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Trade war

China says both sides win from trade as blame game escalates

Report seen as effort to lower temperature ahead of G-20 finance meeting

Top trade officials from the U.S. and China meet in Beijing on May 1.   © Reuters

BEIJING -- Trade between China and the U.S. benefits both countries, the Ministry of Commerce here said in a report published Thursday that apparently seeks to defuse tensions ahead of a fresh opportunity for talks.

The document follows Sunday's publication of a Chinese government white paper on bilateral trade, which sparked finger-pointing over which side to blame for a breakdown in trade negotiations this May.

U.S. Treasury Secretary Steven Mnuchin and People's Bank of China Gov. Yi Gang are scheduled to meet at the Group of 20 gathering of finance ministers and central bankers in the Japanese city of Fukuoka this weekend.

Thursday's report helps in understanding "the true nature of cooperation between China and the U.S. in economic and trade areas," ministry spokesman Gao Feng said in a news conference Thursday.

Sino-American trade is not as one-sided as Washington paints it, according to the research report. The U.S. overstates its trade deficit with China, the document said, citing statistical and other reasons.

The deficit is a natural result of such factors as differences in industrial competitiveness and economic structures as well as the international division of labor, the report also said.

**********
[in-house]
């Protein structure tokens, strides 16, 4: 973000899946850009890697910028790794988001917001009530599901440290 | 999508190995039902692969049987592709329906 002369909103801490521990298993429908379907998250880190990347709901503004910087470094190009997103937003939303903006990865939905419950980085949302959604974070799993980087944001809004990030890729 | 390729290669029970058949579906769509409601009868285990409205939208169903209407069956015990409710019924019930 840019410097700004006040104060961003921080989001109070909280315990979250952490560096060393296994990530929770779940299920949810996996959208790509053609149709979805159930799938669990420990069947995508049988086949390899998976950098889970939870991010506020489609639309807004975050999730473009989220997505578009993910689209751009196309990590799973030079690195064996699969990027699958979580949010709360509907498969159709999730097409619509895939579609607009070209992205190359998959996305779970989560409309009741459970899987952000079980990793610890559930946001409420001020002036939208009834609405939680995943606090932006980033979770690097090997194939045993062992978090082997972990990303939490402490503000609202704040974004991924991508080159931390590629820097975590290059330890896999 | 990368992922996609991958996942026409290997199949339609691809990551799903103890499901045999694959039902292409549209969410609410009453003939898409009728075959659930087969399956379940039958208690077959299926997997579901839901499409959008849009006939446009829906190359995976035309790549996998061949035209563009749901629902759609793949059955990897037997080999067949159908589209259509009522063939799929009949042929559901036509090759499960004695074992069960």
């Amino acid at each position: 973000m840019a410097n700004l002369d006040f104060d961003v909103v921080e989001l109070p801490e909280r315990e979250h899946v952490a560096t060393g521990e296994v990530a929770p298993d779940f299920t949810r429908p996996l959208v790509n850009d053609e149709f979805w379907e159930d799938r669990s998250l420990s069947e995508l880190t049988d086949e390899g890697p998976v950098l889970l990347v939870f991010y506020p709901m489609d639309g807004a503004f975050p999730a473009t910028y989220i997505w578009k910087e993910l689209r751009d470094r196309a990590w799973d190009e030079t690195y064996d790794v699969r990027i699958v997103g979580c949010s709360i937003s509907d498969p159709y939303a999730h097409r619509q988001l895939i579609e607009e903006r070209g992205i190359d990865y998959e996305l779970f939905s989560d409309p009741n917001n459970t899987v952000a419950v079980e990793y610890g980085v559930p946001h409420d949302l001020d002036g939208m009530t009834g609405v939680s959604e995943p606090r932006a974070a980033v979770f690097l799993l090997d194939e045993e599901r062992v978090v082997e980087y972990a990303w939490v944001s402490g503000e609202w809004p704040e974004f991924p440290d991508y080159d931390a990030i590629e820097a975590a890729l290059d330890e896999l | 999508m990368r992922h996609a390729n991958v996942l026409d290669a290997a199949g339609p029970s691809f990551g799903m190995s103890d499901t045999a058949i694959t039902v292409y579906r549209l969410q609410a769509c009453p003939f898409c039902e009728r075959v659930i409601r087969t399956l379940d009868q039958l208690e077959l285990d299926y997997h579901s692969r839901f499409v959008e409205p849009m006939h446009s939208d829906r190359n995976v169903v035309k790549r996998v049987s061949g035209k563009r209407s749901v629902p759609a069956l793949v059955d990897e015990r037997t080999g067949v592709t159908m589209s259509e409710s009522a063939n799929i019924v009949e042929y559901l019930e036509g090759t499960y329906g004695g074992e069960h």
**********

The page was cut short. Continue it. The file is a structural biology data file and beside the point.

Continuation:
The document also pointed out that trade between the two countries has created jobs and helped keep inflation down in the U.S. American companies generated roughly $700 billion in sales in China in 2017, the report said.

These arguments already appeared in a trade white paper released by Beijing last September. Numbers and third-party research cited in that white paper resurfaced in the new report, suggesting that it was thrown together in haste.

When the latest white paper was published Sunday, China placed the blame for the breakdown in trade talks squarely on Washington. This prompted the Office of the U.S. Trade Representative and the Treasury Department to jointly express disappointment and accuse Beijing of backpedaling on "important elements of what the parties had agreed to."

The Commerce Ministry responded Tuesday that American claims of Chinese backtracking are completely incorrect.

Thursday's report closed with a forward-looking view that China and the U.S. can grow together under the win-win nature of Sino-American economic and trade cooperation.

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